Talk to nearly any Panhandle gardener and one of the first things brought up in conversation is the difficulty growing large, beefsteak/slicing tomatoes (Solanum lycopersicum) in their home garden.  Large tomatoes are indeed among the more challenging garden vegetables in North Florida, affected by myriad pests, pathogens and abiotic issues.  However, giving up growing this garden favorite is unwarranted as success can be had by following a couple of often overlooked, simple steps to ward off potential problems.

Choose Resistant Cultivars – One of the major recent gardening trends is the rise of heirloom veggies, particularly heirloom tomatoes.  While many of these varieties certainly are interesting and often possess superior flavor/texture, heirlooms are, as a group, extraordinarily susceptible to disease in our climate.  Fortunately for gardeners, there are a number of excellent varieties available with large resistance profiles to many common diseases and a similar taste profile to heirloom favorites!  ‘Big Beef’ (pictured), ‘Better Boy’, ‘Celebrity’, and ‘Skyway’ are just a few of the many great cultivars with extensive disease resistance available as transplants at garden centers or as seed from quality online seed vendors.

Tomato ‘Big Beef’ in 15 gallon decorative container

Start Early – Once, you’ve selected the proper cultivar, the next key is to get them in the ground early!  I’m convinced one of the primary reasons folks fail with tomatoes is waiting for “traditional” garden planting dates.  For instance, an old tradition in the South is to plant your garden on Good Friday before Easter.  However, according to Johnny’s Selected Seeds Southeast Sales Representative Blake Thaxton, tomatoes should be germinated and growing in the garden no later than March 15.  Mr. Thaxton notes two primary reasons for this, the most important being pest/disease avoidance.  Beefsteak tomato varieties take around 70 days from planting to harvest, so a March 15th planting date yields ripe tomatoes around the third or fourth week of May, when pest/disease pressure is still manageable.  Pests and disease occurrence becomes exponentially worse in the Panhandle as May trickles into June and July, therefore it is critical that your fruit begin ripening prior to this onslaught.  An important second motivation to plant early is that tomatoes stop setting fruit when nighttime temperatures rise above 75°F.  At these temperatures, tomato pollen is rendered sterile and though the plant will continue flowering, no fruit will be set.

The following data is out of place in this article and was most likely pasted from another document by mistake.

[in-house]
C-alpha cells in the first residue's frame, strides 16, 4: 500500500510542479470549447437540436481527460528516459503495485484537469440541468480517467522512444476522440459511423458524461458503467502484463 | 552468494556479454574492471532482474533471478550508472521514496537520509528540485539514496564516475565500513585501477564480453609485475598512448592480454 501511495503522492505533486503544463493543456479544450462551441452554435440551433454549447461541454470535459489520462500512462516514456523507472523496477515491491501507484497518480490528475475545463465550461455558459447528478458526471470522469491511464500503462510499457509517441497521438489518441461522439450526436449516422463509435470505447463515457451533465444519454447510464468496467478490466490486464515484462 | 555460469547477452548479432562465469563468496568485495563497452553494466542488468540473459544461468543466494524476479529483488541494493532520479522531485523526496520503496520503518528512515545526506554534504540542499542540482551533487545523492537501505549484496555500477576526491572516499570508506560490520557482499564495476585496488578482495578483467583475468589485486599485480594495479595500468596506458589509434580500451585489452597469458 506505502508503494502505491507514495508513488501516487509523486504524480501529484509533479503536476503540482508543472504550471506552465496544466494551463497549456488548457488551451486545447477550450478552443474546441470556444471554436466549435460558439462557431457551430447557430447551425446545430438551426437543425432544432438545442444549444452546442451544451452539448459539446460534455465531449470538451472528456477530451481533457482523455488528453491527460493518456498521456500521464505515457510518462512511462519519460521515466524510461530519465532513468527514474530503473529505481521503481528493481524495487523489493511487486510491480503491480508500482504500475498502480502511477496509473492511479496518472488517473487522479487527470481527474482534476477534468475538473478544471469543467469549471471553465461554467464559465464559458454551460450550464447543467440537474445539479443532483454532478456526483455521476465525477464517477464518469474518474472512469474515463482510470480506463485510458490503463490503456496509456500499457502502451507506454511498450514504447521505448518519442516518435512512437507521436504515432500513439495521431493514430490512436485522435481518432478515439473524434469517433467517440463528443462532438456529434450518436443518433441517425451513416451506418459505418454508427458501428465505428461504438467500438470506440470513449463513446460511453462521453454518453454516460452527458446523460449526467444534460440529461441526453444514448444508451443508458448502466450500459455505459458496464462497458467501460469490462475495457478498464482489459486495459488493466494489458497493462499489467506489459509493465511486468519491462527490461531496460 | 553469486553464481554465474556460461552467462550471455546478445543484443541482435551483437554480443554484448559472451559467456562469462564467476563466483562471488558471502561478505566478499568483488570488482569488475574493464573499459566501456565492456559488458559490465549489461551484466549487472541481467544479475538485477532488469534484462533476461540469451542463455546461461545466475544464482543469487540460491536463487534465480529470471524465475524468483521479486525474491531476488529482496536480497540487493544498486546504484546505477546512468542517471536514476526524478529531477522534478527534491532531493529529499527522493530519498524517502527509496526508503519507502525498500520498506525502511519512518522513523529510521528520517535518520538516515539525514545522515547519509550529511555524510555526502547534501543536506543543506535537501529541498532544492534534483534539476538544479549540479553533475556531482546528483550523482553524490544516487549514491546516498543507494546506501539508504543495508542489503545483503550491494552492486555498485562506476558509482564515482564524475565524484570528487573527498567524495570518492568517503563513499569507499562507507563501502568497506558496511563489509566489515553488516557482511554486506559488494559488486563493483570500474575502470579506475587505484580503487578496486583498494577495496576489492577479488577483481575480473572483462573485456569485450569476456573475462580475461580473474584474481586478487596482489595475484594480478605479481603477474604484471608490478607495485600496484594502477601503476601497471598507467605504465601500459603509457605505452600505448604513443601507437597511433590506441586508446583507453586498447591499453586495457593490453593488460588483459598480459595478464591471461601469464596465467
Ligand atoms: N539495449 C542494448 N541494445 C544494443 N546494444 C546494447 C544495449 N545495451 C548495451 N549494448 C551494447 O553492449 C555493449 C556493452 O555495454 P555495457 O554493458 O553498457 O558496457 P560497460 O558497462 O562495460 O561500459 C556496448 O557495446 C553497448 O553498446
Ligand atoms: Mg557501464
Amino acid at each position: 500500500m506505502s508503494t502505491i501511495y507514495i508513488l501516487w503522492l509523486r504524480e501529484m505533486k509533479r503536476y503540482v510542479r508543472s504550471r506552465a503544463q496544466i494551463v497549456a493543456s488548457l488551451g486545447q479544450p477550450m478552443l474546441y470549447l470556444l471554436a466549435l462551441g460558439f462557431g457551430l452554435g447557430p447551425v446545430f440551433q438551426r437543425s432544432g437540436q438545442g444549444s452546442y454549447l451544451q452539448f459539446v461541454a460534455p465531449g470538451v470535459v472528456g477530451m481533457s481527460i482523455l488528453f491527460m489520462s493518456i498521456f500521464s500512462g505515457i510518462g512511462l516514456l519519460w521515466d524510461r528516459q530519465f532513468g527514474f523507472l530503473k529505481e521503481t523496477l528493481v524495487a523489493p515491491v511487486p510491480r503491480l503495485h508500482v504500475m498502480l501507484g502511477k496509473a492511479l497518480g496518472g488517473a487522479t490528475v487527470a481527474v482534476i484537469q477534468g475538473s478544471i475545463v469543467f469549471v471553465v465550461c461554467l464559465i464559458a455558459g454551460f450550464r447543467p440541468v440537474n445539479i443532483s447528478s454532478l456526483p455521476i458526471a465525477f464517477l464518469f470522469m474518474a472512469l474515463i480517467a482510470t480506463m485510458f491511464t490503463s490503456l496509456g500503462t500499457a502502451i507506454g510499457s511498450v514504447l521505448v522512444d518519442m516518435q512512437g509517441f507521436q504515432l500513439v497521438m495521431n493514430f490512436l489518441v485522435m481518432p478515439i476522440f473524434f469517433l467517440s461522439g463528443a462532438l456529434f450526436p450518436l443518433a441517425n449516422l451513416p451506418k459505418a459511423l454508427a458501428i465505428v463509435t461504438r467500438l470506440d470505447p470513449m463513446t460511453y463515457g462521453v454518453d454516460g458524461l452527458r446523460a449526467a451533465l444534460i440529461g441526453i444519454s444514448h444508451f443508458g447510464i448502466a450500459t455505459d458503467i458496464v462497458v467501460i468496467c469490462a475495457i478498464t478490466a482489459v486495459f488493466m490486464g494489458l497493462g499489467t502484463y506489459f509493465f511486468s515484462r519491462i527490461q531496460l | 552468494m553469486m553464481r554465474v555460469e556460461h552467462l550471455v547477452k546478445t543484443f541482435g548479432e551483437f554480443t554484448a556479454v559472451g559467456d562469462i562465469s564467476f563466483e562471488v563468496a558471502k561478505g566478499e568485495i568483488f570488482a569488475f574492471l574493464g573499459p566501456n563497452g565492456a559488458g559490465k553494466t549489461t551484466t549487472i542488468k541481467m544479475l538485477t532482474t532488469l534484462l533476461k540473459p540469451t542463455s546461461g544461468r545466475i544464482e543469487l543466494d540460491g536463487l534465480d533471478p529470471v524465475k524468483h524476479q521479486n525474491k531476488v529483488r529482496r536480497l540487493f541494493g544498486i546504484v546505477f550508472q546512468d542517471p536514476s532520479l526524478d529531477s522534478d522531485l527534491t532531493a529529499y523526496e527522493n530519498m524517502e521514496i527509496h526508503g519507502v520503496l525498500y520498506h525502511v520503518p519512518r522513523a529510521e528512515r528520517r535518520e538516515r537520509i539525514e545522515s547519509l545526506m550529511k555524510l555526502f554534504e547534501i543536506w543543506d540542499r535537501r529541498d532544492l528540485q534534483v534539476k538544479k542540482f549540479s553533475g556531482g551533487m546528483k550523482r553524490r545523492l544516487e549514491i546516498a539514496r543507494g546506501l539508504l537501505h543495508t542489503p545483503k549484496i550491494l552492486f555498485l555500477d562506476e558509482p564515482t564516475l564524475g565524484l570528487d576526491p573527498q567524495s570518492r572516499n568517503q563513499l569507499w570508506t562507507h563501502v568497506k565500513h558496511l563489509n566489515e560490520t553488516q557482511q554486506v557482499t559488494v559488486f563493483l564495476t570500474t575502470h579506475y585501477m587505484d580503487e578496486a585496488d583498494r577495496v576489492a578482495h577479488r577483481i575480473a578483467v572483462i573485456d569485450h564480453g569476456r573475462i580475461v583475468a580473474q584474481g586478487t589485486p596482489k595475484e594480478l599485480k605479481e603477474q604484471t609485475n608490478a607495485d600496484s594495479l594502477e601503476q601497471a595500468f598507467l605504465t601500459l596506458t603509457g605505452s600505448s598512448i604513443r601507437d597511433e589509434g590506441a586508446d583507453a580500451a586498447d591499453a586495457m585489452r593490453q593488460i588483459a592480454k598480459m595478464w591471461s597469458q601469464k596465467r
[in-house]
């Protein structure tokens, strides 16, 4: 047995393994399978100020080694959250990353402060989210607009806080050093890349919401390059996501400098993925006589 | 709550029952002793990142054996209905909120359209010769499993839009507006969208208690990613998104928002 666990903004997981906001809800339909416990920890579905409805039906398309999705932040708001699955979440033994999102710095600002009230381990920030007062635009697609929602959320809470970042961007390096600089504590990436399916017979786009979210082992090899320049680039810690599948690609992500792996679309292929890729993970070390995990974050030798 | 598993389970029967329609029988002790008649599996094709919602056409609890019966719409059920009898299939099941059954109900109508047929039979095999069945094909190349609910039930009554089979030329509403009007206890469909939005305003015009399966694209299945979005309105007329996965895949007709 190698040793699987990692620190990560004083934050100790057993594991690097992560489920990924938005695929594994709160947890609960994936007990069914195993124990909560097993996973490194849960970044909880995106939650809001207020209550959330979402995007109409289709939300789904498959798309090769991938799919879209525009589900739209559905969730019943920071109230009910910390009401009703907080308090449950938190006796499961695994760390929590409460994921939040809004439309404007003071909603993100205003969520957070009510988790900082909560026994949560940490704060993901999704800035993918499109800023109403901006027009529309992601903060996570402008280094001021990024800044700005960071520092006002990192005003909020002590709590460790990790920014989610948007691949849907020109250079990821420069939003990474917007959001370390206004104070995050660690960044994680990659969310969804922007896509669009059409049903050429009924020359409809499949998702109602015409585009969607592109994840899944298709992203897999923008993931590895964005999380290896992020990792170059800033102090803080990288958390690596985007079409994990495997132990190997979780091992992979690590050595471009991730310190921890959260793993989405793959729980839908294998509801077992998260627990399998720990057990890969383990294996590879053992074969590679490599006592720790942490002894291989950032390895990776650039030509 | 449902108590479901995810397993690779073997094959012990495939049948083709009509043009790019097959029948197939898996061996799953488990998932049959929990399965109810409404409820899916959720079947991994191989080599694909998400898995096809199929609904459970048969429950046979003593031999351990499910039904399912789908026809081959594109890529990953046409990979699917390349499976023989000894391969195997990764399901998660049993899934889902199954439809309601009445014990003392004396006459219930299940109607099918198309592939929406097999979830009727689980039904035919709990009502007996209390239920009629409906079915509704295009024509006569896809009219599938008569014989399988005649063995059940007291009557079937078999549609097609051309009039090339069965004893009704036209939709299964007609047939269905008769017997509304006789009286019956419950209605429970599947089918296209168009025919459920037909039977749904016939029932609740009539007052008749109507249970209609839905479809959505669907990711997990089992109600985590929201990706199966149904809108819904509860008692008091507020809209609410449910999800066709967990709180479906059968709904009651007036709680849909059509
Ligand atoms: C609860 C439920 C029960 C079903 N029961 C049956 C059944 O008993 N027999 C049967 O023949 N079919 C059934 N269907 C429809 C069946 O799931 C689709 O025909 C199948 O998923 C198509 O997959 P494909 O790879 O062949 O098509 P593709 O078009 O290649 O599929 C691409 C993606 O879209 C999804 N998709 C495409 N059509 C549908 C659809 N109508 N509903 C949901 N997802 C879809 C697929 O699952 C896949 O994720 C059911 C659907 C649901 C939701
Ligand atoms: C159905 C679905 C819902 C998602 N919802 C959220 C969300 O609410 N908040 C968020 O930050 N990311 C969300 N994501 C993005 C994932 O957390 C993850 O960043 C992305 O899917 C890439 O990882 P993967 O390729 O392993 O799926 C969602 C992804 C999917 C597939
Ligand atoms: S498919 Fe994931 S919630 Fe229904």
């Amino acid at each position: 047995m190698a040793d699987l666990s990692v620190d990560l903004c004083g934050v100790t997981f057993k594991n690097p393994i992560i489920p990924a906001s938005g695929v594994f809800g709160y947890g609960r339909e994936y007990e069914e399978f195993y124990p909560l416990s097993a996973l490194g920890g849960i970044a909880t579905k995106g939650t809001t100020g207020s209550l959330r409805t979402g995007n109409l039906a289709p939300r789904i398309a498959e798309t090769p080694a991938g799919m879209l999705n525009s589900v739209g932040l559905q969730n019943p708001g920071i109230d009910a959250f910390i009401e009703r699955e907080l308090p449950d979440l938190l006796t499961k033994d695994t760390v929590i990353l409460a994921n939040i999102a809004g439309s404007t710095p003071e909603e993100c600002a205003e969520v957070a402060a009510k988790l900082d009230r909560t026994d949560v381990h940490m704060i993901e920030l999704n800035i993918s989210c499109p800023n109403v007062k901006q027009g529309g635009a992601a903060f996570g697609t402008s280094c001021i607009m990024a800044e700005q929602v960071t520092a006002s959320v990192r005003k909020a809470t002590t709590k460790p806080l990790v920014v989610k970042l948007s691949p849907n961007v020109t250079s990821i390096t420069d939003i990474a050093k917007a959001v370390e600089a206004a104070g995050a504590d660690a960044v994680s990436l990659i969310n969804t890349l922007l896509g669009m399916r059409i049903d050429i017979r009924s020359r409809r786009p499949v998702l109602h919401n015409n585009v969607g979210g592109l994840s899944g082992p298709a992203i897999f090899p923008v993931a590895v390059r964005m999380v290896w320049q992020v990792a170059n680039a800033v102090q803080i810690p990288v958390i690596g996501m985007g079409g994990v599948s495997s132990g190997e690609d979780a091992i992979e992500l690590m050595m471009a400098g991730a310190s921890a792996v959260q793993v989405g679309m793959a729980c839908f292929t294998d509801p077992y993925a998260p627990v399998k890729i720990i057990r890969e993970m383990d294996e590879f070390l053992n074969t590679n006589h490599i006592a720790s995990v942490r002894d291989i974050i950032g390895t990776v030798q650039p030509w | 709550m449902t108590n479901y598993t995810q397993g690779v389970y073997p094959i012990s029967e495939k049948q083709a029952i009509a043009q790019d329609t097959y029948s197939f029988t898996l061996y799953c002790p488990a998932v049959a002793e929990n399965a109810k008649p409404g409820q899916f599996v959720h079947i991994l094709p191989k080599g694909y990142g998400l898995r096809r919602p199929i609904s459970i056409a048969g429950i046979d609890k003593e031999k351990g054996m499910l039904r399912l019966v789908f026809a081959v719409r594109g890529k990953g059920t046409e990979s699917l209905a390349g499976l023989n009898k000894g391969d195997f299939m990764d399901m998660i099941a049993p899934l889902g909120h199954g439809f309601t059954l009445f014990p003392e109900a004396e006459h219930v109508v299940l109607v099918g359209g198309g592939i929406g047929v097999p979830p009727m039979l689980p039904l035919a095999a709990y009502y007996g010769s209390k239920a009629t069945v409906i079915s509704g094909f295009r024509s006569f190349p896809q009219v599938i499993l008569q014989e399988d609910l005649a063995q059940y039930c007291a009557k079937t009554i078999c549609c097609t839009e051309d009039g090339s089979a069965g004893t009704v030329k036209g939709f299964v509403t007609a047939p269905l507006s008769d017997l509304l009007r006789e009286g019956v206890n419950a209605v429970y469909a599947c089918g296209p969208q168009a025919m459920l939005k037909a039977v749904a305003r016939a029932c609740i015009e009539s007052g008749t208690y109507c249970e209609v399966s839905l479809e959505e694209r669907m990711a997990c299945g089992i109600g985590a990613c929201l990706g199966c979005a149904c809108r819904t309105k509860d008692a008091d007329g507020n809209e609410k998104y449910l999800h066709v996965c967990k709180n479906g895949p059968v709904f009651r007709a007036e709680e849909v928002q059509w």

Mulch – Another overlooked best management practice in backyard veggie gardening is mulching!  Those of us who tend flower beds already know many benefits of mulch like soil temperature moderation, weed prevention, and moisture conservation.  But for tomato growers, mulch has another benefit – disease prevention!  Several serious diseases that affect tomato are soil-borne pathogens (i.e. Early Blight, Late Blight, Bacterial Spot, etc.).  These pathogens find their way onto plants either indirectly via water splashing from soil onto leaves or direct contact from leaves and fruit resting on the soil. To prevent these pathogens from infecting plant tissue, apply an organic mulch (preferably wheat straw or tree leaves) under and around plants.  This simple step goes a long way toward season-long, yield-saving disease prevention.